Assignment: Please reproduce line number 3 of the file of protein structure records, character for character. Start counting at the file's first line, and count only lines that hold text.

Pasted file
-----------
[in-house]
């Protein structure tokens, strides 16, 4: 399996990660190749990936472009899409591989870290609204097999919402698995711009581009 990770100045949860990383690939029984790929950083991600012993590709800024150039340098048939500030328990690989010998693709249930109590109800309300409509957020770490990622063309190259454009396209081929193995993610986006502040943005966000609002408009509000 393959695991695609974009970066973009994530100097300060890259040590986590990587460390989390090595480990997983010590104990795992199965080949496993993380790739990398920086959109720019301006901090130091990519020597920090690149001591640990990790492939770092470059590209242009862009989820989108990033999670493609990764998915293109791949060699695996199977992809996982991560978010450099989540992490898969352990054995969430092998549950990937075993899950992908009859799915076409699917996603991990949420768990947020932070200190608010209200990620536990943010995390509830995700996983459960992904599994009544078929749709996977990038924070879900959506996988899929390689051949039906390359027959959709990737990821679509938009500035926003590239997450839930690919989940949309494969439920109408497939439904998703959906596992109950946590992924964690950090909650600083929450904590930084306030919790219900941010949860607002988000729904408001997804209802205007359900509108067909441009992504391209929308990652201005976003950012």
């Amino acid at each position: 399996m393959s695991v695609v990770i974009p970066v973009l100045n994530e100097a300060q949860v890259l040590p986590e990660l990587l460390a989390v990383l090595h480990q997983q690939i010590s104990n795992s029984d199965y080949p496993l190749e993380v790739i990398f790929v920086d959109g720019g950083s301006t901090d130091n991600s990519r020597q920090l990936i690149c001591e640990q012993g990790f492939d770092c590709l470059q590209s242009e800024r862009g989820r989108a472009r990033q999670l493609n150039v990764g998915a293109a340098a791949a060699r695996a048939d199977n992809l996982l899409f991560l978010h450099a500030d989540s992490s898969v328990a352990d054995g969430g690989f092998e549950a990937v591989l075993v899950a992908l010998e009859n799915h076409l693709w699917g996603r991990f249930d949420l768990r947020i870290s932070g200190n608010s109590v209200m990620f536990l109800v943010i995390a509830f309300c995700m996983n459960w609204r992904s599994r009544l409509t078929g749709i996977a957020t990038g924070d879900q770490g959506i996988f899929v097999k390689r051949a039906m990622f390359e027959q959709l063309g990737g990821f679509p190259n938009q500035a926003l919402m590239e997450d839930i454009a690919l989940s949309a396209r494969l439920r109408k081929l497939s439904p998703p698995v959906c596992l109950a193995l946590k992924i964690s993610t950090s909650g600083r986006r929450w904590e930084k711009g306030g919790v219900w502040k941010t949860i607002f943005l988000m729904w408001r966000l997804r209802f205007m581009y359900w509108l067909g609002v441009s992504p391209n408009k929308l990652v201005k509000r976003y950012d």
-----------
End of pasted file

């Amino acid at each position: 399996m393959s695991v695609v990770i974009p970066v973009l100045n994530e100097a300060q949860v890259l040590p986590e990660l990587l460390a989390v990383l090595h480990q997983q690939i010590s104990n795992s029984d199965y080949p496993l190749e993380v790739i990398f790929v920086d959109g720019g950083s301006t901090d130091n991600s990519r020597q920090l990936i690149c001591e640990q012993g990790f492939d770092c590709l470059q590209s242009e800024r862009g989820r989108a472009r990033q999670l493609n150039v990764g998915a293109a340098a791949a060699r695996a048939d199977n992809l996982l899409f991560l978010h450099a500030d989540s992490s898969v328990a352990d054995g969430g690989f092998e549950a990937v591989l075993v899950a992908l010998e009859n799915h076409l693709w699917g996603r991990f249930d949420l768990r947020i870290s932070g200190n608010s109590v209200m990620f536990l109800v943010i995390a509830f309300c995700m996983n459960w609204r992904s599994r009544l409509t078929g749709i996977a957020t990038g924070d879900q770490g959506i996988f899929v097999k390689r051949a039906m990622f390359e027959q959709l063309g990737g990821f679509p190259n938009q500035a926003l919402m590239e997450d839930i454009a690919l989940s949309a396209r494969l439920r109408k081929l497939s439904p998703p698995v959906c596992l109950a193995l946590k992924i964690s993610t950090s909650g600083r986006r929450w904590e930084k711009g306030g919790v219900w502040k941010t949860i607002f943005l988000m729904w408001r966000l997804r209802f205007m581009y359900w509108l067909g609002v441009s992504p391209n408009k929308l990652v201005k509000r976003y950012d």